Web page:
Analysts Leery About Payroll Tax Holiday

By Jason Pierce | July 7, 2008 | 8:28 PM EDT

( - Is a month-long holiday from payroll taxes what America needs to stimulate its ailing economy?

The Senate Budget Committee's top Republican, Sen. Pete Domenici (R-N.M.) thinks so, but some policy analysts disagree.

Under Domenici's plan, American workers making less than $80,400 and their employers would receive a month-long reprieve from paying their FICA taxes, which are used to fund the Social Security retirement program. The money taken out of the Social Security trust fund would be replaced by general funds.

Also, the plan is designed to put money into workers' pockets in time for the Christmas spending season.

In a statement released the day Domenici introduced the plan, he said the payroll tax holiday could advance the economic stimulus package currently log-jammed in the Senate.

"A payroll tax holiday is truly a stimulative, temporary tax cut that is very likely to be spent," Domenici said. "Employees would have more take home pay and employers would have increased cash flow.

"This is a quick, easy and simple way of getting more money flowing into the economy. A payroll tax holiday in December would be perfectly timed for the holiday shopping season," he said.

However, analysts say the plan could disrupt the Social Security trust fund and be impossible to implement because employers would not be able to adjust their payroll systems in time for the holiday.

Scott Mezistrano, Manager of Government Relations for the American Payroll Association said the work involved in implementing such a plan would be a logistical nightmare for employers.

"The changes could be made on a three to six month notice, but certainly not as quick as December," Mezistrano said. "Employers, payroll service providers and payroll tax software developers are really scrambling to get all those year-end things done, like collecting all the information about benefits you may have gotten that need to get posted to your payroll and to get all the new withholding tables in place..."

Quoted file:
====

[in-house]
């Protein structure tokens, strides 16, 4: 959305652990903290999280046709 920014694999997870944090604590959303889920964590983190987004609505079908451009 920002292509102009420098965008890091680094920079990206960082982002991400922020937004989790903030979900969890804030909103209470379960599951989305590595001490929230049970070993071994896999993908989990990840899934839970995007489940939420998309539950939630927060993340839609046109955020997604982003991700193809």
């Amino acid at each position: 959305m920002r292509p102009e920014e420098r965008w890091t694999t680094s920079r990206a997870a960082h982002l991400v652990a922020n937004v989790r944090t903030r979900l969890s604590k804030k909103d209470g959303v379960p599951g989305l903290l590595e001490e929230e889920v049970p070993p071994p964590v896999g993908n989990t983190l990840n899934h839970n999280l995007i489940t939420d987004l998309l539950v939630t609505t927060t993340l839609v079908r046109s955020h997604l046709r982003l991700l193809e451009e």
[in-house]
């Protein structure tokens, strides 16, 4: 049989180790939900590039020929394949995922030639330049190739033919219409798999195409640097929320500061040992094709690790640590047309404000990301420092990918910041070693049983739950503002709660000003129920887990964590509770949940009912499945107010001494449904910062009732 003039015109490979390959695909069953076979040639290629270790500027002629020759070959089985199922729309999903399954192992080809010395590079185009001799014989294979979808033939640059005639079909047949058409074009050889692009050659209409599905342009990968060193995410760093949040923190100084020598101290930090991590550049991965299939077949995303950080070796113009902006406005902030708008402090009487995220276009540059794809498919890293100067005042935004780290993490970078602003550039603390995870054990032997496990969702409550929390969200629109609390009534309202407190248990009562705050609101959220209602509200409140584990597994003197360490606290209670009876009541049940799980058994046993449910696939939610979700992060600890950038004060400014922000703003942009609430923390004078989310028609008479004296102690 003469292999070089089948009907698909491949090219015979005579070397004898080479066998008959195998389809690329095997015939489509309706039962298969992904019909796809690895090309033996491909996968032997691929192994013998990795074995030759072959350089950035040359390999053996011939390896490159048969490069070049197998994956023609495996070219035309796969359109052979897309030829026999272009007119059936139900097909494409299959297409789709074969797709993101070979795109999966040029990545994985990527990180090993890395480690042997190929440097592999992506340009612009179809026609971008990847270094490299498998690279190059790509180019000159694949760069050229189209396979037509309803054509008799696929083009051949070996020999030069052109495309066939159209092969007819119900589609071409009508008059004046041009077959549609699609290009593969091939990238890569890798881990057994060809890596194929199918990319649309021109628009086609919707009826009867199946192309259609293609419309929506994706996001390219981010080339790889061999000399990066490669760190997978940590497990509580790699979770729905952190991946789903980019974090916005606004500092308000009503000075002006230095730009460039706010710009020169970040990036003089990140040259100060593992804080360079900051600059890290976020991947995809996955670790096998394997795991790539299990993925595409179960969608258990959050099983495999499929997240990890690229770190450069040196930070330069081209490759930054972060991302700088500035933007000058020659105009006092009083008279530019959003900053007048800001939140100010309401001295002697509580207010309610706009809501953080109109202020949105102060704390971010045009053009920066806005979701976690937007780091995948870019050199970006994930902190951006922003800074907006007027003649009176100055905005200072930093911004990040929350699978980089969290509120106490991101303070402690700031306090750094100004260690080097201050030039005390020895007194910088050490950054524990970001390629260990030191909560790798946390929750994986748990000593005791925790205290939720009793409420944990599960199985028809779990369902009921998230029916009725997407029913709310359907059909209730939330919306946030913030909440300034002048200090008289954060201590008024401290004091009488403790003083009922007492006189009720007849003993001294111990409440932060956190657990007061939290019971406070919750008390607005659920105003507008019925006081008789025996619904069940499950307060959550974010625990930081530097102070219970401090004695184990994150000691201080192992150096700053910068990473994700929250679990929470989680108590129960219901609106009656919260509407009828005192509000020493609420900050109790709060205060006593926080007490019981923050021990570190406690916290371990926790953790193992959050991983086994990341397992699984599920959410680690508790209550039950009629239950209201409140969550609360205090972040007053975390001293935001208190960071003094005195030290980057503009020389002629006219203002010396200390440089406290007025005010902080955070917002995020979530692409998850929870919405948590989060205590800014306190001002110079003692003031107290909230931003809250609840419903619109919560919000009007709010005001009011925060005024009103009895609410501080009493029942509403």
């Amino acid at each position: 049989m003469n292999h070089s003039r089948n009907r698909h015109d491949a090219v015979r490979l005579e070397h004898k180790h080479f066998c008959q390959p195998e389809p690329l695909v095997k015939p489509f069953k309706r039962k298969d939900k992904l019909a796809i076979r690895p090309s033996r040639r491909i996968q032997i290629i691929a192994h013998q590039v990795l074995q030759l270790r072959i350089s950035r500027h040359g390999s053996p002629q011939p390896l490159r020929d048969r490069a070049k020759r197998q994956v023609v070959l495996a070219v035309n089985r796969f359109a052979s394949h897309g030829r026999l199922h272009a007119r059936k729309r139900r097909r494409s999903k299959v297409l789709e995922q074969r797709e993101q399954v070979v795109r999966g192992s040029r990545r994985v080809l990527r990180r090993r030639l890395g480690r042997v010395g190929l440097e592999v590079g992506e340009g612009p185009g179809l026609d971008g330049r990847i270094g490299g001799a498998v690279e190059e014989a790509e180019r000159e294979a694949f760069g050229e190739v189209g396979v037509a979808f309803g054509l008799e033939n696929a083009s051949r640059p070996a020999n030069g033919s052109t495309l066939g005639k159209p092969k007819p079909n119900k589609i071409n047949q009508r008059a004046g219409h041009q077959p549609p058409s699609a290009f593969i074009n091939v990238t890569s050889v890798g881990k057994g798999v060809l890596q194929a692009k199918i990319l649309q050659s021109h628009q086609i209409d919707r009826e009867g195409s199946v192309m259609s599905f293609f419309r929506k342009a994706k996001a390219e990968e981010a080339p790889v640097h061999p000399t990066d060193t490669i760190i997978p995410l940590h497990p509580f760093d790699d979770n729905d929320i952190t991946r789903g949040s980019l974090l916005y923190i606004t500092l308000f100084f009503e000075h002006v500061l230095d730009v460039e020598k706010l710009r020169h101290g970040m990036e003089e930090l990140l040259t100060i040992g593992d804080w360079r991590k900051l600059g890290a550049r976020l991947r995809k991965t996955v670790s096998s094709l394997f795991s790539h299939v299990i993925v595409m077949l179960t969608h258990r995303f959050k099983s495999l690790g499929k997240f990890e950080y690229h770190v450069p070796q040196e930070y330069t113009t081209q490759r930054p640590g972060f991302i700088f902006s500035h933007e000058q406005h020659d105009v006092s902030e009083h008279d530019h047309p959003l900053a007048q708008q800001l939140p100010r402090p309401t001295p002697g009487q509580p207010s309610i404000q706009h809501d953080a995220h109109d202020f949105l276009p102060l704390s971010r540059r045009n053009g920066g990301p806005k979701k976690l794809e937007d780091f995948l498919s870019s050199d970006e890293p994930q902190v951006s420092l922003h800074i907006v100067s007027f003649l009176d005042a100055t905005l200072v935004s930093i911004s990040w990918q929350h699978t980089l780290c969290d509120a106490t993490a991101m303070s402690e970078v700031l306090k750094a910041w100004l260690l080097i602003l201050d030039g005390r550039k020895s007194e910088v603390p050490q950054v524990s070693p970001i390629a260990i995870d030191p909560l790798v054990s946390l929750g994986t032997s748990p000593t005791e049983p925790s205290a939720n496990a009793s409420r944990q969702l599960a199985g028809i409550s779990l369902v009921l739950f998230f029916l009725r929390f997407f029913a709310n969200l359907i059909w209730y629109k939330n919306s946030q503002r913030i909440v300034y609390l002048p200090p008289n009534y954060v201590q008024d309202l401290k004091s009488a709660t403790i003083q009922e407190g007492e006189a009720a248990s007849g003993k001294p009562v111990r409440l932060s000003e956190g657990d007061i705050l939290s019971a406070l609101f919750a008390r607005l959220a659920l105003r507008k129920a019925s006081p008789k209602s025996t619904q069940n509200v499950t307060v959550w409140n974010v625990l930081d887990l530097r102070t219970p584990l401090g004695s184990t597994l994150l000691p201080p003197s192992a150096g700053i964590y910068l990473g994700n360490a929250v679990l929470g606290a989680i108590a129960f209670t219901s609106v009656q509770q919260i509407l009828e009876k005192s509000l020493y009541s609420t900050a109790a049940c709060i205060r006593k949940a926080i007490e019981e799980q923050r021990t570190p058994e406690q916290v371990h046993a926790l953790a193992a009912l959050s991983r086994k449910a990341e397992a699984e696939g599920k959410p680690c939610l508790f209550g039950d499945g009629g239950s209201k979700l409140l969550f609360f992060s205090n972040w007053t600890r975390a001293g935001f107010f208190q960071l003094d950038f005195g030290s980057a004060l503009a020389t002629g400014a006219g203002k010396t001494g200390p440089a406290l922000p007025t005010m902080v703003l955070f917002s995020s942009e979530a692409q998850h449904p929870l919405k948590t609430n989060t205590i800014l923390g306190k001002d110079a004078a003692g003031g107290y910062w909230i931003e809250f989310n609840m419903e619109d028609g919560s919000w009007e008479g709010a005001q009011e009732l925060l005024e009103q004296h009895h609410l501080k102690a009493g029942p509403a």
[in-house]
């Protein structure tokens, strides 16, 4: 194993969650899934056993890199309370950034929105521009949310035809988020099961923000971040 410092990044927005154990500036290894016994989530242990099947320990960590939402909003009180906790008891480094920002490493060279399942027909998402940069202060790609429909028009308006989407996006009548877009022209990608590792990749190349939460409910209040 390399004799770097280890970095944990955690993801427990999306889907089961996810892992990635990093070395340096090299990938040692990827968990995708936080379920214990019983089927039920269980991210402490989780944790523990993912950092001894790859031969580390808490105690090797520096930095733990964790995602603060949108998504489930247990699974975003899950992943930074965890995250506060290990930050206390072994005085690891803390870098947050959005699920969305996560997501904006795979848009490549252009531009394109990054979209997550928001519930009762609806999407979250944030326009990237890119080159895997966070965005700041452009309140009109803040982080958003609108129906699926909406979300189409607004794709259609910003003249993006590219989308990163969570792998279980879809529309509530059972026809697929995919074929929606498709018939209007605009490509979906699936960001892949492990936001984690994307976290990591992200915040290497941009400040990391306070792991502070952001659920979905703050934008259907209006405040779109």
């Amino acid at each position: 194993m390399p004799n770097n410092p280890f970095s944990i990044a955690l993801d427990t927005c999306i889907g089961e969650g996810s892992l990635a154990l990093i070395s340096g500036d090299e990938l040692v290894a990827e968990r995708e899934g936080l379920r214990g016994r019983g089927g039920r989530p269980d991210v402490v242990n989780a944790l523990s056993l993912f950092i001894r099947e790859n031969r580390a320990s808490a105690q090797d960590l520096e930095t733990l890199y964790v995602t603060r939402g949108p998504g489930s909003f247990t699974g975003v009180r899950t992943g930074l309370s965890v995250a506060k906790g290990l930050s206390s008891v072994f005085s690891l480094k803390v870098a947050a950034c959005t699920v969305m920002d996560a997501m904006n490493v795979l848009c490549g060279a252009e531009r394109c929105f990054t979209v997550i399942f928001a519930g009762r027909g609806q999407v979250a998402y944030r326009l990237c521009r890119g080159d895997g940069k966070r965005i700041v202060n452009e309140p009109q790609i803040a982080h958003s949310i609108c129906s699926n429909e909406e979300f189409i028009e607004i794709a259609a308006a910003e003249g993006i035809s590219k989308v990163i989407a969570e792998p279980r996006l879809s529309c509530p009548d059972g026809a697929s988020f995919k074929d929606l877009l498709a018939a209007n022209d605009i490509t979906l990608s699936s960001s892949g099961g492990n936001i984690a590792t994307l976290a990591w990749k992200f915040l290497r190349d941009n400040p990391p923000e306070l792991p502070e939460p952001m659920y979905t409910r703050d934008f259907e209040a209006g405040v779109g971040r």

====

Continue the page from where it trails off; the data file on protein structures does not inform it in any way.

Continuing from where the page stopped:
Kathy Roeder, spokesperson for the AFL-CIO, said the payroll tax holiday would create much more work than it is worth.
"It's not the most effective means for economic stimulus," Roeder said. "It creates a lot of different levels where action has to happen that complicates and slows the process.

"It's an expensive proposal, when we have easier means to do one-time shots in the arm without messing with Social Security," she said.

But, Henry Aaron, Senior Fellow at the Brookings Institution said the plan would be a welcome alternative to the House economic stimulus passed last month.

"I think a rebate to individuals is probably a little overdue," Aaron said. "If this were a fiscal stimulus package in lieu of the total crap in the House bill, Mr. Domenici would be doing the administration and the nation a great favor by relieving them of the worst piece of legislation to come out of either houses of Congress in years.

"I think it is worth doing, it is feasible, and [would] politically save the administration," he said.

David John, Senior Policy Analyst at the Heritage Foundation warned that such a plan might look good now, but not so good later.

"It's a good idea if it's handled in the right way," John said. "This is one of those issues where the devil is in the details, and if it is not very carefully thought out, it could turn out to be much more of a problem than it might first appear.

"It's one of those ideas that is much more attractive as you say it than it is when you think it out," he said.